The dollar was mixed against most other major currencies, while gold advanced.

And with oil prices briefly reaching a high of $99.29 a barrel in overnight electronic trading, the question among investors is no longer if oil will reach $100 a barrel, but when — and how long it will stay there. Crude futures fell 74 cents to settle at $97.29 per barrel on the New York Mercantile Exchange after an Energy Department report showed supplies at a closely watched oil terminal in the Midwest rose for the first time in weeks.

“The high price of oil has hurt retail, entertainment, restaurants and clothing,” said Don Hodges, chairman of Hodges Capital Management in Dallas. He attributes the market’s recent retrenchment to concerns about energy, the consumer, housing and banking among other factors and notes that previous sharp drops in the market have occurred when investors have faced a similar confluence of worries.

An examination of the economic news offered little to boost investor sentiment. The Conference Board said its index of leading indicators fell by 0.5 percent in October to a two-year low, after ticking up by 0.1 percent in September and falling by 0.9 percent in August. And the Reuters/University of Michigan survey’s final reading for November found consumer sentiment fell to 76.1 from 80.9 in October.

Wednesday’s pullback ahead of the Thanksgiving holiday came after stocks finished with a gain Tuesday following a somewhat baffling pair of reports from the Federal Reserve. The Fed’s minutes from its last meeting called its last rate reduction a “close call,” but the central bank’s economic forecast seemed to imply it is willing to keep lowering rates.

Wall Street is fairly confident the Fed will lower rates at its Dec. 11 meeting to keep the tight credit markets liquid, but it is uncertain about the health of the economy — particularly given big losses at Freddie Mac and its counterpart Fannie Mae, and possible liquidity problems at Countrywide.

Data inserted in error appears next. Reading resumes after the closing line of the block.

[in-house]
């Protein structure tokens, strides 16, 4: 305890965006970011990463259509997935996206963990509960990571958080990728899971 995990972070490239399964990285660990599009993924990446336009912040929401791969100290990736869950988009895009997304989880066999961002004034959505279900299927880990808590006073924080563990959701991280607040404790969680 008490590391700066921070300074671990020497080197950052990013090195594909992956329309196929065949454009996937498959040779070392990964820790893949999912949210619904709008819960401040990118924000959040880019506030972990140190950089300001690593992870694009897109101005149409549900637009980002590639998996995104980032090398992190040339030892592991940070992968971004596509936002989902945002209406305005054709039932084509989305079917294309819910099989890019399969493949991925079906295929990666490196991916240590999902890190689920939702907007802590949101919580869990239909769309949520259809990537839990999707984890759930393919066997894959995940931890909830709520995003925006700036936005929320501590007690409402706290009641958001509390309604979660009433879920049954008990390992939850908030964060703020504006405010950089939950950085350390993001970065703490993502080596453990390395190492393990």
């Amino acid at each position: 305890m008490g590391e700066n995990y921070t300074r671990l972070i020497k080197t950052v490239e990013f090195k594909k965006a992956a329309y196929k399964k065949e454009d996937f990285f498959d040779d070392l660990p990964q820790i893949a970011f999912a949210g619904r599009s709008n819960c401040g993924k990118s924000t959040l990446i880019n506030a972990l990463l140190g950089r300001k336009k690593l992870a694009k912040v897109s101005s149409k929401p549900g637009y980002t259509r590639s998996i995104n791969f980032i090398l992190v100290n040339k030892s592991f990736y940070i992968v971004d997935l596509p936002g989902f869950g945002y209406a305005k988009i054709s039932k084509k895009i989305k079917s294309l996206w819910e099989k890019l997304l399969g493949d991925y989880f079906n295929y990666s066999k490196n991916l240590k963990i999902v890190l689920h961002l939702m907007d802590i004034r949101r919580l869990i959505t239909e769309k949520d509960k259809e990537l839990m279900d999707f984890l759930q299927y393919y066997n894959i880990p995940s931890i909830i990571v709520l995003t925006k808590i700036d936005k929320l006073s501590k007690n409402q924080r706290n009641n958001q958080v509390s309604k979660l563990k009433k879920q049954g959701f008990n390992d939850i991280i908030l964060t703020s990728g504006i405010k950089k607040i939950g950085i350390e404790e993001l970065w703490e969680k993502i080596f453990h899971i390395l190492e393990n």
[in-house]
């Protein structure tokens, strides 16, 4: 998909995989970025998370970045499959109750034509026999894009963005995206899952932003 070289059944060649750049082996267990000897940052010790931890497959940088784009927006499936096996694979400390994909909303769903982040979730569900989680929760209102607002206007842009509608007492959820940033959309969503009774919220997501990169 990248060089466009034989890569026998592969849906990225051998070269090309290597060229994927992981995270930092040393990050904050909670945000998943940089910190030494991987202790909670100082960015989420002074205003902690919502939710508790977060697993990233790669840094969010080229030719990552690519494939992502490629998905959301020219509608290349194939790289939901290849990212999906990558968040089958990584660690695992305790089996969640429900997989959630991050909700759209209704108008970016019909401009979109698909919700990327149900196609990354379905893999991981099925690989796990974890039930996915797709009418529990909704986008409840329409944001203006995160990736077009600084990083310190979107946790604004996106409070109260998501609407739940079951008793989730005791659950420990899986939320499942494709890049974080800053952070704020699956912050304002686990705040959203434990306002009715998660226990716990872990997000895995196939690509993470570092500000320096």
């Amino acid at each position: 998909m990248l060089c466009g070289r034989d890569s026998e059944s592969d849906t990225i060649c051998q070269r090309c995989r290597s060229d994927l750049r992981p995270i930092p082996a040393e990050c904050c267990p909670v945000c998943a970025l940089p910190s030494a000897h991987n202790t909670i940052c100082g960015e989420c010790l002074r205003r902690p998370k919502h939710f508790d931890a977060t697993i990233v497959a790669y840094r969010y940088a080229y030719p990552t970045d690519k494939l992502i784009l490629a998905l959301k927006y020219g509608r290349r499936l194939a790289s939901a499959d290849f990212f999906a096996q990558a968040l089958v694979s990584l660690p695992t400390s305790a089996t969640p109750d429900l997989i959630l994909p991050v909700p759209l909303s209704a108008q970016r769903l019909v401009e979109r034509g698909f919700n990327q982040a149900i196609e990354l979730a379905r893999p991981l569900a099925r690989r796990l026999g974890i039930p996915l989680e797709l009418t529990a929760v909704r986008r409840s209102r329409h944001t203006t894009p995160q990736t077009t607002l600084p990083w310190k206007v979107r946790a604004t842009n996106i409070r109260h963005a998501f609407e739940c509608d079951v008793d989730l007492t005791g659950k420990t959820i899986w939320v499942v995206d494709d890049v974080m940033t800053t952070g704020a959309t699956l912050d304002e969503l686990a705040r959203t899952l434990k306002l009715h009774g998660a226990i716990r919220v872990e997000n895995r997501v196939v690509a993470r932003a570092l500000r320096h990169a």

Citigroup Inc., which has already announced write-downs of bad debt tied to mortgages, fell 67 cents, or 2.1 percent, to $30.73. The stock hit a fresh 52-week low of $30.50; its earlier low was $30.80. Meanwhile, JPMorgan Chase & Co. fell 95 cents, or 2.3 percent, to $40.68. It hit a low of $40.15, falling below an earlier 52-week low of $40.28.

Amid worries that both the private and government lending industries are struggling with the mortgage market implosion, Freddie shares fell 74 cents, or 2.8 percent, to $26. However, Fannie Mae, which had been down in the session, finished up 98 cents, or 3.5 percent, at $29.23; and Countrywide fell 86 cents, or 8.4 percent, to $9.42.

General Motors Corp. rose 10 cents to $26.39 and was the only Dow component to advance after GMAC’s Residential Capital LLC said it had hired advisers to explore the possible sale of certain parts of its operations among other options. GM last year sold 51 percent of its GMAC financial services operation to Cerberus Capital Management LP.

Declining issues outnumbered advancers by 3 to 1 on the New York Stock Exchange, where consolidated volume came to 4.02 billion shares compared with 4.74 billion traded Tuesday.

The Russell 2000 index of smaller companies fell 9.03, or 1.21 percent, to 740.30.

Overseas, Japan’s Nikkei stock average closed down 2.46 percent and Hong Kong’s Hang Seng index fell 4.15 percent. Britain’s FTSE 100 fell 2.50 percent, Germany’s DAX index declined 1.47 percent, and France’s CAC-40 lost 2.28 percent.